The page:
And once again, make sure you have a clear idea as to what the provider takes responsibility for. The worst time to find out that the cloud host wasn’t responsible for a crucial step in your data recovery efforts is when you’re attempting to recover from a disaster. Know what the provider will and won’t cover.


Data stored in the cloud is of no use to you if it can’t be accessed due to provider downtime. Does the provider have a system for dealing with planned and unplanned downtime? Many providers give access to statistics measuring their performance as it stacks up against their service level agreement. If the provider in question doesn’t have such information readily available, feel free to ask them. A red flag is when they cannot or will not produce such metrics. If you’re faced with this, move onto another provider.

Let’s face it; no provider has a track record of 100% perfection. Problems happen, and sometimes things need to be shut down for mundane things such as maintenance and upgrades. The key question is, how are shutdowns and outages handled? Do they perform maintenance at certain intervals and if so, when and for how long? Among the many things cloud storage is supposed to provide is a peace of mind. How the provider handles planned and unplanned unavailability will determine how much confidence you can have in them.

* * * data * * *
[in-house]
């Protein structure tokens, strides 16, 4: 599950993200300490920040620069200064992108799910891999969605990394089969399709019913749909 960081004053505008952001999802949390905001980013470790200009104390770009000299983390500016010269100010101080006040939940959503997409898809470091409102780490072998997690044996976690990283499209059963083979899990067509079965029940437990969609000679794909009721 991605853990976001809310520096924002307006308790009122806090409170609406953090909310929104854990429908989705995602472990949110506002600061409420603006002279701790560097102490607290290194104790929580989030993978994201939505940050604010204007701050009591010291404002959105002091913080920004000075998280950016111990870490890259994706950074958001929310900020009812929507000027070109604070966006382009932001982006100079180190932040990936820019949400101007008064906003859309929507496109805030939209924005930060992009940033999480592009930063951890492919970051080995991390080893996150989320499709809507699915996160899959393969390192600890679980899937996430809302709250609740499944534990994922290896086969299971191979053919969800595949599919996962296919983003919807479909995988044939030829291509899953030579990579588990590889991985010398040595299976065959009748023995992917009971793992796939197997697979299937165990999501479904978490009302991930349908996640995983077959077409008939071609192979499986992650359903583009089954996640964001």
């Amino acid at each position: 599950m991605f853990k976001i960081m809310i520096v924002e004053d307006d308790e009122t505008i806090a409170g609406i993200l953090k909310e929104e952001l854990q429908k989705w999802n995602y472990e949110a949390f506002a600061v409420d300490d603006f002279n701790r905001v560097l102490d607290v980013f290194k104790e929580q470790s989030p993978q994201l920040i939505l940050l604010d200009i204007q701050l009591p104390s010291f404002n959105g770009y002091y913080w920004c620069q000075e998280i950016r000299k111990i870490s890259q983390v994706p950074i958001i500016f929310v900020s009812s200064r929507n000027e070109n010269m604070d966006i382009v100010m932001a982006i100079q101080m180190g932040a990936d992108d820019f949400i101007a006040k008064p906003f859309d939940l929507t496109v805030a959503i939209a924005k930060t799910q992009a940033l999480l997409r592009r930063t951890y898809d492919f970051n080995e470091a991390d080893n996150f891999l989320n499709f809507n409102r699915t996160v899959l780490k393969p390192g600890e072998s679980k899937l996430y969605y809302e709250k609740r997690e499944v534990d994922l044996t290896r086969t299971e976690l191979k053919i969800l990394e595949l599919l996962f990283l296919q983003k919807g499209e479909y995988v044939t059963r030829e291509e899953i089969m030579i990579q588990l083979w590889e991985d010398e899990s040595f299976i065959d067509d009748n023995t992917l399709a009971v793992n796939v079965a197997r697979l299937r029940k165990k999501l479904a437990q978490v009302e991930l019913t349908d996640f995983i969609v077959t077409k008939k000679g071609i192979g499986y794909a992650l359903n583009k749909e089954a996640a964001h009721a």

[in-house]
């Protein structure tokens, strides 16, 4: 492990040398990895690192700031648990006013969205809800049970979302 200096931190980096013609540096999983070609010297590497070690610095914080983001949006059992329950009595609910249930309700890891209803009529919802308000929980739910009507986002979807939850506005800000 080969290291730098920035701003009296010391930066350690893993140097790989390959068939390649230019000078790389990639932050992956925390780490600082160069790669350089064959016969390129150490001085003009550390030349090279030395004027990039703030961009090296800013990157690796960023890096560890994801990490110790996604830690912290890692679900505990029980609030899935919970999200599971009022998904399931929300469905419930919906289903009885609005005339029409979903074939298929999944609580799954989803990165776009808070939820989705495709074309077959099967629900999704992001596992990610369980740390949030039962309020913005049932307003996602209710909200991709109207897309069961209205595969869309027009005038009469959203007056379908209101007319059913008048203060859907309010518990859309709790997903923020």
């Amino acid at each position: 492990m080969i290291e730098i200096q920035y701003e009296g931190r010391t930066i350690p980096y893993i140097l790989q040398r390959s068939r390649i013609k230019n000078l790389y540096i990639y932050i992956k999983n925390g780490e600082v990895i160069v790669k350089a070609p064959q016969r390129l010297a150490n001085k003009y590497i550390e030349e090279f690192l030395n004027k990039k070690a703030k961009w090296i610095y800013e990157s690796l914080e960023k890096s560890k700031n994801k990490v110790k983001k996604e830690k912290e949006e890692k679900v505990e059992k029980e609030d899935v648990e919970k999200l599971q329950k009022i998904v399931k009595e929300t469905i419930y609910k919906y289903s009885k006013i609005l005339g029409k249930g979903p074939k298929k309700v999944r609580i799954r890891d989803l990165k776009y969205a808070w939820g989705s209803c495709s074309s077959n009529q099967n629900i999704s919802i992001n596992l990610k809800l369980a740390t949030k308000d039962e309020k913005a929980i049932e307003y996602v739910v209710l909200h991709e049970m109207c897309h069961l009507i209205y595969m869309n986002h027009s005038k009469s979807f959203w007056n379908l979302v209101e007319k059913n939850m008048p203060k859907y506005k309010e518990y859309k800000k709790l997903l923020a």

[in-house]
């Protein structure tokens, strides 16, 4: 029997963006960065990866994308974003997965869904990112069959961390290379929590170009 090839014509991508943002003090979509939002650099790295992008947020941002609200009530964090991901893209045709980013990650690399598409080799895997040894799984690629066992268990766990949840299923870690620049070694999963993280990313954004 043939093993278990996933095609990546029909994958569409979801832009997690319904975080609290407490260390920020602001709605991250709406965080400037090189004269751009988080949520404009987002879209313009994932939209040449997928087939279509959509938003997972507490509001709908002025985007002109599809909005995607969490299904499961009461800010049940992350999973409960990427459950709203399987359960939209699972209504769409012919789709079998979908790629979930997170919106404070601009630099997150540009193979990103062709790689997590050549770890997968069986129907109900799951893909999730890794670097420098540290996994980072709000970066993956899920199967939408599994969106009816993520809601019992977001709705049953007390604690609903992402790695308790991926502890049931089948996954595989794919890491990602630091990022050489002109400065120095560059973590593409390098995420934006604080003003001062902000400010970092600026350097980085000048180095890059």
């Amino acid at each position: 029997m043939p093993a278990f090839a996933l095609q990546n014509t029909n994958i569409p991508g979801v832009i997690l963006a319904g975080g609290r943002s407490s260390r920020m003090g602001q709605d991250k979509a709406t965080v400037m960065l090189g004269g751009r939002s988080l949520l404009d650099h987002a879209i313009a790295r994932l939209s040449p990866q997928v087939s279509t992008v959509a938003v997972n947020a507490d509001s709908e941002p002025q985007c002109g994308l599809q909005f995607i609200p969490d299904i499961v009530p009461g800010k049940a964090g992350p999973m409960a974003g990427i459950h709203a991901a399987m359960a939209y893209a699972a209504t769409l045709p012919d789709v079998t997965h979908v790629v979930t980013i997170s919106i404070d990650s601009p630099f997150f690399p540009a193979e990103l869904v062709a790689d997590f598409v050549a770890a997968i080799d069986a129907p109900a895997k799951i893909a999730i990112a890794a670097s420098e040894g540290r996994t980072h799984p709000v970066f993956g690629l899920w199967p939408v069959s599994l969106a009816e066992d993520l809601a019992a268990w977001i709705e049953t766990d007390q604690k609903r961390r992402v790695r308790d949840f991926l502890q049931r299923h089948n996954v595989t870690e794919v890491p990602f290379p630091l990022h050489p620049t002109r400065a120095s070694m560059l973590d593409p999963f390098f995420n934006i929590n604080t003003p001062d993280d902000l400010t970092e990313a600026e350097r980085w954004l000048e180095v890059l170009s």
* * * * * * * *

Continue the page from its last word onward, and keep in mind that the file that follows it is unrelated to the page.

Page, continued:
Terms and Conditions

Everything from online video streaming memberships to credit cards to social media accounts comes with its own set of terms and conditions, and cloud providers are no exception. This is a pretty wide-ranging topic, covering aspects such as service delivery, insurance, fees, service level agreement, legal protection, service bundles, and pricing models. Consequently, it will most likely be the most time-consuming part of your provider comparison shopping.

Like many things, cloud service providers fall under the “you get what you pay for” axiom, and once you have settled the matters of security and reliability, the terms and conditions will give you a good idea as to how much those things will end up costing you and how they will be delivered.

Make sure there are no hidden exceptions or exclusions in their terms. Familiarize yourself with your cloud provider’s terms thoroughly. Be an informed consumer.

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All Good Things Must Come To An End

Finally, at some point, it’s very likely that you will leave your cloud provider. Maybe your company decides to bring cloud architecture in-house or maybe you’ve found a better deal elsewhere. Whatever the reason, when you do leave, you will have to deal with the departure process, and some providers are harder to leave than others.

Does the provider make it easy to transition out? Do they use any proprietary technology that makes it difficult if not impossible for you to transfer your data to a different service? Does the provider employ the tactic of enhancement creep, whereby policies and configurations are introduced after you sign on, thereby locking you into a contract? Asking these questions before you select a cloud provider will undoubtedly help you if you should ever need to transition your services to another provider or use in-house technology. 


When it comes down to the final analysis, you choose the right cloud provider much in the same way as you choose any other good or service; identify your wants and needs, then shop around. A cloud is an excellent tool for handling data in the 21st century, and it’s worth taking the time and energy to find the one that suits you best.